Since the Hamas victory, Israel -- abetted by the U.S. and the European Union -- has done everything possible to subvert the democratic choice of the Palestinian people. Israel refused to surrender tax monies it collected on behalf of the Palestinian Authority. It clamped down on freedom of movement of people and goods into and out of the Gaza Strip, controlling its coast, air space and border and causing unemployment to soar to as high as 70%. The blockade -- an act of war in international law terms -- has progressively intensified. Israel has repeatedly bombed Gaza, killing dozens of Palestinians in early March 2008 alone, when Israeli Deputy Defense Minister Matan Vilnai threatened them with a "shoah," or holocaust, if rocket fire did not cease.
Israel is still the occupying power in Gaza by virtue of its "effective control" of the area. It has been economically strangling and terrorizing a people to whom it owes a duty of protection under international law. Its siege and current invasion constitute collective punishment, violating Article 33 of the Fourth Geneva Convention.
The refusal of Israeli leaders to deal with Hamas is unsurprising, given their long-term strategic goal of permanently controlling Jerusalem and most or all of the West Bank. But what they are truly dodging are the rights and the aspirations for freedom of the Palestinian people themselves, for whom Hamas is just the current proxy. Yet until Israel learns to treat Palestinians as humans with equal rights to security, dignity and prosperity, it will remain a pariah state in the Middle East. Had Israel only chosen to continue the June to December truce instead of torpedo it, Hamas may have been coaxed further toward responsible conduct. It is still not too late.
Critics of the Palestinian struggle for freedom sometimes lament the absence of a "Palestinian Mandela." I lament the absence of an Israeli F.W. de Klerk. Both will be needed because -- through its withholding of equality from 1.2 million Palestinians citizens living inside Israel, its brutally violent repression of Palestinians in the occupied territories and its 60-year denial of the rights of ethnically cleansed Palestinian refugees to return to their homes -- Israel increasingly represents an acute variant of apartheid.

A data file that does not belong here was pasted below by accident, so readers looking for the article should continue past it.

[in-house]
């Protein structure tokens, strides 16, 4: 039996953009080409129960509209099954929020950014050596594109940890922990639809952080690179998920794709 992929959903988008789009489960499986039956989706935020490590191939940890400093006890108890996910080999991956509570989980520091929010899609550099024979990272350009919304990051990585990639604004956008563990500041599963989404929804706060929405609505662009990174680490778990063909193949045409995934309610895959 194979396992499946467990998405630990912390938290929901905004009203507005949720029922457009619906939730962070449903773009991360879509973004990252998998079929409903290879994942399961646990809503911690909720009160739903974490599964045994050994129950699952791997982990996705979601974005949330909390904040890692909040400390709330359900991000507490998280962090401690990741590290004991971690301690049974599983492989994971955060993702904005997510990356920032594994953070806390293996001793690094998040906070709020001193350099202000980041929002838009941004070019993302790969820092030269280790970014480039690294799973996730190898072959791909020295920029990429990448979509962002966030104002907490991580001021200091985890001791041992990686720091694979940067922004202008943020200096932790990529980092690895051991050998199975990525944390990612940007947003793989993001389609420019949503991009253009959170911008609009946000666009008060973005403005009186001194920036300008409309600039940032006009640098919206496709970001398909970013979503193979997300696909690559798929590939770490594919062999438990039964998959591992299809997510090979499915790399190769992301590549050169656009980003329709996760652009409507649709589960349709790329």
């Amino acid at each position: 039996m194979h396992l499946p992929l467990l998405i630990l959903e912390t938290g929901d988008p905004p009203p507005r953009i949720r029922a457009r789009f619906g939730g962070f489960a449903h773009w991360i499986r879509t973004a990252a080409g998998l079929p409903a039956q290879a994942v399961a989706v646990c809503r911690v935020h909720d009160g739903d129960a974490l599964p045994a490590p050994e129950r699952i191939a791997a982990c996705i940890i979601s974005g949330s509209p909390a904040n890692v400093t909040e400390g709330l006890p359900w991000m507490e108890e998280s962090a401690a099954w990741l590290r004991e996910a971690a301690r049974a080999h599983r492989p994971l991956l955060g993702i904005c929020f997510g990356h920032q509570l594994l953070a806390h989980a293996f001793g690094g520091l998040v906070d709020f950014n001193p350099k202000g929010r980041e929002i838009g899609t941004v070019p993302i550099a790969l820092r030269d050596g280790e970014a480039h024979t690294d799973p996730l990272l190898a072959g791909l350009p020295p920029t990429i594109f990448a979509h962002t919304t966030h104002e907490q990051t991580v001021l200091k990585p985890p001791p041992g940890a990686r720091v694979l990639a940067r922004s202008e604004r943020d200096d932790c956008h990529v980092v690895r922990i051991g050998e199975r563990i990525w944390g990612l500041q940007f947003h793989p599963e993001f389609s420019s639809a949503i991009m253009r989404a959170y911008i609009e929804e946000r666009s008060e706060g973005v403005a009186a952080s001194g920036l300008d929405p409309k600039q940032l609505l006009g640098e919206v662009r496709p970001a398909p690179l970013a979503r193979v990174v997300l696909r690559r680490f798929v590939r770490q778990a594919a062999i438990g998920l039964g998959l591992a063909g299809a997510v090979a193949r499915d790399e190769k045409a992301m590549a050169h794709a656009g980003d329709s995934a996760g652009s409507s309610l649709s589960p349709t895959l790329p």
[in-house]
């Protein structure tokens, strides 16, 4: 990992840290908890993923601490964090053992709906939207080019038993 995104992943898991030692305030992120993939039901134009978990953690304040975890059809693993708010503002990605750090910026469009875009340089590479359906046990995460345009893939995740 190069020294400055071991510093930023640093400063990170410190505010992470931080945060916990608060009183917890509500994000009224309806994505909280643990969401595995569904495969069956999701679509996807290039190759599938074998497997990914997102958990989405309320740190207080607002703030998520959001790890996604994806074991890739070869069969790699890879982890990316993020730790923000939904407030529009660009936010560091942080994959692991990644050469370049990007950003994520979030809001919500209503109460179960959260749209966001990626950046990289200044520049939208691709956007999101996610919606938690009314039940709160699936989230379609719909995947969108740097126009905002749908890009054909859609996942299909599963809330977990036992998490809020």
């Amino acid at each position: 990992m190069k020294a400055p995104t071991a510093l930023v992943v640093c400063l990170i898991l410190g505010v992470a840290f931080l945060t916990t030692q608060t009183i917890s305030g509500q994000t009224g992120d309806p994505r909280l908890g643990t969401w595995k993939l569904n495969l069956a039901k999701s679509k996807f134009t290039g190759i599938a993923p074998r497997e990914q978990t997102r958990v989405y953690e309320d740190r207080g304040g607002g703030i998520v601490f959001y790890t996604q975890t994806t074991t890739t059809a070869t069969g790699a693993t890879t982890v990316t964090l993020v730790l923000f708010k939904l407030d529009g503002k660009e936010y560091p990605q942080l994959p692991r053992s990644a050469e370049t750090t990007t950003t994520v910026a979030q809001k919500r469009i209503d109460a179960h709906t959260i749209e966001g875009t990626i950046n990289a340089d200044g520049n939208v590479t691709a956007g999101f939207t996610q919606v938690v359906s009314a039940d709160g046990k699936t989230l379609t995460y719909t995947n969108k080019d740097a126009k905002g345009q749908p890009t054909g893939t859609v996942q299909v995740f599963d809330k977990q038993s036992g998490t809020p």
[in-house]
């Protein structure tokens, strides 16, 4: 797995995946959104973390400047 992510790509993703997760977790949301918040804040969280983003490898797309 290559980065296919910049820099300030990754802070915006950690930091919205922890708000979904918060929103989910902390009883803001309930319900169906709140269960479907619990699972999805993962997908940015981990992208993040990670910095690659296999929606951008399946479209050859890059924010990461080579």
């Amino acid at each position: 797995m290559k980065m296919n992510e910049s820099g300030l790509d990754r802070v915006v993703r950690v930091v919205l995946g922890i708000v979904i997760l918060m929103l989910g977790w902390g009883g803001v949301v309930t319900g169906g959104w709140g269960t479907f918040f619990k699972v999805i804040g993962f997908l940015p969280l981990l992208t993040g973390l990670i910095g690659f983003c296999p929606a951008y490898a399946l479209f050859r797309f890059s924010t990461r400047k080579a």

George E. Bisharat is a professor of law at Hastings College of the Law in San Francisco and writes frequently on law and politics in the Middle East.
Hamas should be dealt with -- on the battlefield Counterpoint: James Phillips
Israel must deal with Hamas, which has become too powerful to ignore. But as long as Hamas continues its terrorist attacks against Israeli civilians, Israel should deal with Hamas on the battlefield, not treat it as a legitimate government. A legitimate government interested in the welfare and safety of its own people wouldn't needlessly expose them to the retaliatory actions of a stronger neighboring country by randomly showering rockets on its neighbor.